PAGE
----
July 22, 2011
Huge Water Reservoir Found In Space
A team of astronomers have discovered the largest and farthest reservoir of water ever detected in the universe.
The researchers found a mass of water vapor that is at least 140 trillion times that of all water in the world's oceans combined, and 100,000 times more massive than the sun.
The team said the light has taken 12 billion years to reach Earth, and the astronomers were observing the light when the universe was just 1.6 billion years old.
"The environment around this quasar is unique in that it's producing this huge mass of water," Matt Bradford, a scientist at NASA's Jet Propulsion Laboratory (JPL), and a visiting associate at Caltech, said in a statement.
"It's another demonstration that water is pervasive throughout the universe, even at the very earliest times."
The quasar is powered by an enormous black hole that is steadily consuming a surrounding disk of gas and dust.
The astronomers studied a particular quasar that harbors a black hole 20 billion times more massive than the sun and produces as much energy as a thousand trillion suns.
Bradford said that since astronomers expected water vapor to be present even in the early universe, the discovery of water itself is not a surprise.
The researchers said that the water vapor is distributed around the black hole in a gaseous region spanning hundreds of light years, and its presence indicates that the gas is unusually warm and dense by astronomical standards.
The water vapor is just one of many kinds of gas that surround the quasar. The interaction between the radiation and water vapor reveals properties of the gas and how the quasar influences it.
Bradford's team made their discovery in 2008 by using an instrument called Z-Spect at the Caltech Submillimeter Observatory (CSO). This instrument measures light in a region of the electromagnetic spectrum called the millimeter band, which lies between the infrared and microwave wavelengths.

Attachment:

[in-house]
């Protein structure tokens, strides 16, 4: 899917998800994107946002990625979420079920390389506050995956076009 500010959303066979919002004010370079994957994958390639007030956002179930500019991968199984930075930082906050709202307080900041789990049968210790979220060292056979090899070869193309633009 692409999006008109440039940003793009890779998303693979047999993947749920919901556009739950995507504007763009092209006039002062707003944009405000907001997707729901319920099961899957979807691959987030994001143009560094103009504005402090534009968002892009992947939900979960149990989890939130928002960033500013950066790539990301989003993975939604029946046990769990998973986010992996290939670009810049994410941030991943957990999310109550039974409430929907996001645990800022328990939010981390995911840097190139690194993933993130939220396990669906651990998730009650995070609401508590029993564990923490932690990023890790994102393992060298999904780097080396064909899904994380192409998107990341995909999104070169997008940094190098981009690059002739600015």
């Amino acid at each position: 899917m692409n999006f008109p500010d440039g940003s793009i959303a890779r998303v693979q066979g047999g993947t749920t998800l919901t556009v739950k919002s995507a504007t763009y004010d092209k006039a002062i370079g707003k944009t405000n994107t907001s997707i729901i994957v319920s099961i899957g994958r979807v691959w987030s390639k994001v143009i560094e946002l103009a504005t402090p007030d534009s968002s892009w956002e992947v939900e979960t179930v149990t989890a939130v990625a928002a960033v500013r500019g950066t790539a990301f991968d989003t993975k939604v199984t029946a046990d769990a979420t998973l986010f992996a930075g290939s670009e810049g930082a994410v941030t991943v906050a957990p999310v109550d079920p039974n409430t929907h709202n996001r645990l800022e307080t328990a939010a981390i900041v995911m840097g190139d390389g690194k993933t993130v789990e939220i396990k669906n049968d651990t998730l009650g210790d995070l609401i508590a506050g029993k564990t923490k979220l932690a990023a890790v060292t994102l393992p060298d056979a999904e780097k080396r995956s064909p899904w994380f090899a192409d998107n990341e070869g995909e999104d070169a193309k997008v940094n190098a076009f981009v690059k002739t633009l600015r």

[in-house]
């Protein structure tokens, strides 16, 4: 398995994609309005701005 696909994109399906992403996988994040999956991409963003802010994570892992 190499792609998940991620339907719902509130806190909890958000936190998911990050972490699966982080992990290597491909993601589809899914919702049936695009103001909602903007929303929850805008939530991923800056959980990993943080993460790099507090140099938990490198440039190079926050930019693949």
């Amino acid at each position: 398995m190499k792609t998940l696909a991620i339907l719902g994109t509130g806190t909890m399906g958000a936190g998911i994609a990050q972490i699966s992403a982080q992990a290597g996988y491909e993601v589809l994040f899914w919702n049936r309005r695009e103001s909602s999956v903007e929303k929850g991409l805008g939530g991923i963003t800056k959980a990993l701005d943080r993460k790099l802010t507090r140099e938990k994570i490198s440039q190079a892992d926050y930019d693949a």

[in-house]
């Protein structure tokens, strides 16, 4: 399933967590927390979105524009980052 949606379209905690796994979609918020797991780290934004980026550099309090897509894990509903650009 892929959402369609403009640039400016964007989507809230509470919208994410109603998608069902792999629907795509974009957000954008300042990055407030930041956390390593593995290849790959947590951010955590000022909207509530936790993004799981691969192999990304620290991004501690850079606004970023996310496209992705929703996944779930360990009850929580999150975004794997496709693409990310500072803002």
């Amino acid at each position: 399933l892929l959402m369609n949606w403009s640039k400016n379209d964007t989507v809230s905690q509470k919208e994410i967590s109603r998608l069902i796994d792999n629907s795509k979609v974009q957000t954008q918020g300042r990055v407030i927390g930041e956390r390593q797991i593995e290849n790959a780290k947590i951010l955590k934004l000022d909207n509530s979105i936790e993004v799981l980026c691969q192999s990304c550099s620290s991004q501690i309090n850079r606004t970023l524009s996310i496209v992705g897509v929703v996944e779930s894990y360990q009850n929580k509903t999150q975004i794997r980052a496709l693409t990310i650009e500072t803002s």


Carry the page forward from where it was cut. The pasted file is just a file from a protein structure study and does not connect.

The astronomers say that this discovery highlights the benefits of observing in the millimeter and submillimeter wavelengths.
The second group of astronomers used the Plateau de Bure Interferometer in the French Alps to find water. The team was looking for traces of hydrogen fluoride in the spectrum of the same quasar, but ended up detecting a signal in the quasar's spectrum that indicated the presence of water.
Bradford's team will have their papers published in the Astrophysical Journal Letters.
Image Caption: This artist's concept illustrates a quasar, or feeding black hole, similar to APM 08279+5255, where astronomers discovered huge amounts of water vapor. Gas and dust likely form a torus around the black hole, with clouds of charged gas above and below. X-rays emerge from the center, while dust throughout the torus emits infrared radiation. While this figure shows the quasar's torus approximately edge-on, the torus around APM 08279+5255 is likely positioned face-on from our point of view. Credit: NASA/ESA
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